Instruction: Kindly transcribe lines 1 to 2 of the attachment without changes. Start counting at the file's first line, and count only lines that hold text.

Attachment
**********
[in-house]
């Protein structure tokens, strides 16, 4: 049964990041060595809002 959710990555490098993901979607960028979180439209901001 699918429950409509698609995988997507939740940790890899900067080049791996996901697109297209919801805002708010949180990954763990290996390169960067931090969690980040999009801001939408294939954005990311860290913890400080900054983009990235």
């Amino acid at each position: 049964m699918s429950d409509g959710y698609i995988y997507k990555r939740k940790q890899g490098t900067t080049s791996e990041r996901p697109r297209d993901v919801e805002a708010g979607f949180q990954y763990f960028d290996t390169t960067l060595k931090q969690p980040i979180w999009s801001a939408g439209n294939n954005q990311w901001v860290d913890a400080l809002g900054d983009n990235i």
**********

[in-house]
């Protein structure tokens, strides 16, 4: 049964990041060595809002 959710990555490098993901979607960028979180439209901001 699918429950409509698609995988997507939740940790890899900067080049791996996901697109297209919801805002708010949180990954763990290996390169960067931090969690980040999009801001939408294939954005990311860290913890400080900054983009990235």